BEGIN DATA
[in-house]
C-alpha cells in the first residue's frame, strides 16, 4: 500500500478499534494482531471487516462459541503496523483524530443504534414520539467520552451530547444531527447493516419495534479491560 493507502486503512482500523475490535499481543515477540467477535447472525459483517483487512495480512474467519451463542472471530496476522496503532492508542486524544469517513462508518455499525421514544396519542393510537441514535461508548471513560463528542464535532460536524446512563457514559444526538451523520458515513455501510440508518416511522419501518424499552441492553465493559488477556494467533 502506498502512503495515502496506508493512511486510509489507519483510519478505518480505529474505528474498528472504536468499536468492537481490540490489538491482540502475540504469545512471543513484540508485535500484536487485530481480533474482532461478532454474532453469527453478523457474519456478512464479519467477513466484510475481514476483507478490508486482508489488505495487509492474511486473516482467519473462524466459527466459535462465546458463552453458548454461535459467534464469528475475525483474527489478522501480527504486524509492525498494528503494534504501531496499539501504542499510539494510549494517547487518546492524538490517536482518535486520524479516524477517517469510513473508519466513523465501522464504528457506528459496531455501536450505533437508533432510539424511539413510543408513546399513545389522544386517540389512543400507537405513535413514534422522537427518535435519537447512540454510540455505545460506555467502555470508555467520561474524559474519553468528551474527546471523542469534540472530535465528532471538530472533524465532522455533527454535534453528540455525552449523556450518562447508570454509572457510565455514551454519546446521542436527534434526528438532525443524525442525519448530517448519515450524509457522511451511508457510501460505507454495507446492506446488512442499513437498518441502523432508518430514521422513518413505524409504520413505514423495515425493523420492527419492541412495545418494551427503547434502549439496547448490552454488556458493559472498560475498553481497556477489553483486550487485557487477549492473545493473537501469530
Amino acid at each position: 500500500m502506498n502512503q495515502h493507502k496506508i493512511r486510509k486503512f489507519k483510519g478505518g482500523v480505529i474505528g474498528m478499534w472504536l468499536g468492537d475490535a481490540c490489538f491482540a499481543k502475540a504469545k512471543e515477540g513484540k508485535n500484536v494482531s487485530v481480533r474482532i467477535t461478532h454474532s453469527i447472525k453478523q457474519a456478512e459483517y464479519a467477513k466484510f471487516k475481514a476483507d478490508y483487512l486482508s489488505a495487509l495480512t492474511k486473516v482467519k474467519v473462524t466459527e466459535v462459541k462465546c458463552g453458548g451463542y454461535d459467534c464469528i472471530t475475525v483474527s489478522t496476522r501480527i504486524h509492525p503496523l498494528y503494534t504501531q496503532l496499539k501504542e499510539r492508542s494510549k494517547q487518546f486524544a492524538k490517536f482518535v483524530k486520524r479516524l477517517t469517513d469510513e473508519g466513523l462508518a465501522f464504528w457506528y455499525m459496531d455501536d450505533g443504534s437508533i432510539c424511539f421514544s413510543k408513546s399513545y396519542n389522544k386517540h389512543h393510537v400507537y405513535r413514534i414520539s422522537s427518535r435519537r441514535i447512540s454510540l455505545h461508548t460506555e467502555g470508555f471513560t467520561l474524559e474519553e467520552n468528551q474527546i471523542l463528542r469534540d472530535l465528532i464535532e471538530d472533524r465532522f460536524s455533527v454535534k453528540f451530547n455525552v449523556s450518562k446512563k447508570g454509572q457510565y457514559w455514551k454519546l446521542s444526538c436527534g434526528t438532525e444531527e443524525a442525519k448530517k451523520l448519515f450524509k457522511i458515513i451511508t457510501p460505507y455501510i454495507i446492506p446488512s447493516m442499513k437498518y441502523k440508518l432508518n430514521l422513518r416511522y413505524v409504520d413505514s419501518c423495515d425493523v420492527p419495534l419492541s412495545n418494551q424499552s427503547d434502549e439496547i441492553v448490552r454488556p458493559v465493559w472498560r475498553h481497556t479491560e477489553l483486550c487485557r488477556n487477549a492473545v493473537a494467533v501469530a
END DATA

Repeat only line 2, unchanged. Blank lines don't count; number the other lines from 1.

C-alpha cells in the first residue's frame, strides 16, 4: 500500500478499534494482531471487516462459541503496523483524530443504534414520539467520552451530547444531527447493516419495534479491560 493507502486503512482500523475490535499481543515477540467477535447472525459483517483487512495480512474467519451463542472471530496476522496503532492508542486524544469517513462508518455499525421514544396519542393510537441514535461508548471513560463528542464535532460536524446512563457514559444526538451523520458515513455501510440508518416511522419501518424499552441492553465493559488477556494467533 502506498502512503495515502496506508493512511486510509489507519483510519478505518480505529474505528474498528472504536468499536468492537481490540490489538491482540502475540504469545512471543513484540508485535500484536487485530481480533474482532461478532454474532453469527453478523457474519456478512464479519467477513466484510475481514476483507478490508486482508489488505495487509492474511486473516482467519473462524466459527466459535462465546458463552453458548454461535459467534464469528475475525483474527489478522501480527504486524509492525498494528503494534504501531496499539501504542499510539494510549494517547487518546492524538490517536482518535486520524479516524477517517469510513473508519466513523465501522464504528457506528459496531455501536450505533437508533432510539424511539413510543408513546399513545389522544386517540389512543400507537405513535413514534422522537427518535435519537447512540454510540455505545460506555467502555470508555467520561474524559474519553468528551474527546471523542469534540472530535465528532471538530472533524465532522455533527454535534453528540455525552449523556450518562447508570454509572457510565455514551454519546446521542436527534434526528438532525443524525442525519448530517448519515450524509457522511451511508457510501460505507454495507446492506446488512442499513437498518441502523432508518430514521422513518413505524409504520413505514423495515425493523420492527419492541412495545418494551427503547434502549439496547448490552454488556458493559472498560475498553481497556477489553483486550487485557487477549492473545493473537501469530